PARENTS

Suicidal Pregnant Women And New Mums Reassured They're Not Alone, By 'Our Chance' Charity Campaign

'Nobody is going to take your baby away if you're depressed or anxious.'

15/11/2016 17:25 | Updated 16 November 2016

Mums have opened up about their mental health problems in a bid to save the lives of new mothers and pregnant women at risk of suicide.

The charities Best Beginnings and Sands launched the above film, ‘My Mental Health Matters’, on Tuesday 15 November, with the support of the Royal College of Psychiatrists.

The video aims to reassure mums-to-be and new mums that mental health problems can be treated and they can seek help without fear of recrimination.

“Many women feel that if they seek help, it may be a poor reflection on their ability to take care of their babies. This is simply untrue,” said Alison Baum, chief executive of Best Beginnings.

“There is a terrible pressure on women to be what is deemed as the ‘perfect mum’ and for some that pressure can be exhausting and isolating. We are really hoping to shift things.”

Lettie Head
Lettie Head with her three children, Zac, four, Henry, three, and Elsie 16 months.

One of the mums who shared her experience in order to let other parents struggling with mental health problems know they’re not alone was 22-year-old Lettie Head, from Maidstone, Kent.

“I thought it was really normal after having a baby to get very low and then be on top of the world the next moment,” she said.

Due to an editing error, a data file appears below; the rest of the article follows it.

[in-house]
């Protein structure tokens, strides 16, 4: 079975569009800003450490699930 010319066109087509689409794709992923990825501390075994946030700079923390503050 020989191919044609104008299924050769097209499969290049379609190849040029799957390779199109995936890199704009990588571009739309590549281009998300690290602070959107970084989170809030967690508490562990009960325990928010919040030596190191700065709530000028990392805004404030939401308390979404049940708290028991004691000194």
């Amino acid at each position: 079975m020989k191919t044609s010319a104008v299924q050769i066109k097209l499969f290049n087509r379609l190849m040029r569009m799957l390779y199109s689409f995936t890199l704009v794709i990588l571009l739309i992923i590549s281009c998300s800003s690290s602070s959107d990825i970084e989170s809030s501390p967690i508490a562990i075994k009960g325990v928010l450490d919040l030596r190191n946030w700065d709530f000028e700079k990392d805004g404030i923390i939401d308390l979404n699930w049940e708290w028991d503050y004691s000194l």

“You know, baby blues. But then I got more downhill - suicidal - and I knew it wasn’t normal. I get a rollercoaster of moods swings, insomnia and anxiety - lots of emotions in one. Now that I’m diagnosed and have medication I feel more calm.

“I’m supporting ‘Our Chance’ because I want more mums to talk about mental health and get good support quicker.”

Counselling and talking therapies can help and if you need to take medication, there are options that are safe if you’re pregnant or breastfeeding.

The ‘My Mental Health Matters’ video was released as part of the ‘Our Chance’  safer pregnancy campaign, which is funded by the Department of Health.

The charities cite the latest MBRRACE-UK confidential enquiry into perinatal mortality (published in December 2015), which showed that suicide was the cause of death for 25% of women who died in the first 12 months after childbirth.

“Overall, more than 100 women died by suicide between 2009 and 2013 and it was clearly evident that many needed, but did not receive, specialist perinatal mental health care,” the report stated.

Commenting on the ‘Our Chance’ campaign, Dr Trudi Seneviratne, chair of the Royal College of Psychiatrists’ Perinatal Psychiatry Faculty, said:

“I am proud to work in partnership with Best Beginnings and SANDS to launch this campaign.

“We encourage everyone to get involved and watch the films so that women and their families get the right help as early as possible without fear, stigma and discrimination, to reduce suffering and ultimately maternal suicide.”

Watch the video above for advice on looking after your mental health or visit ourchance.org.uk.

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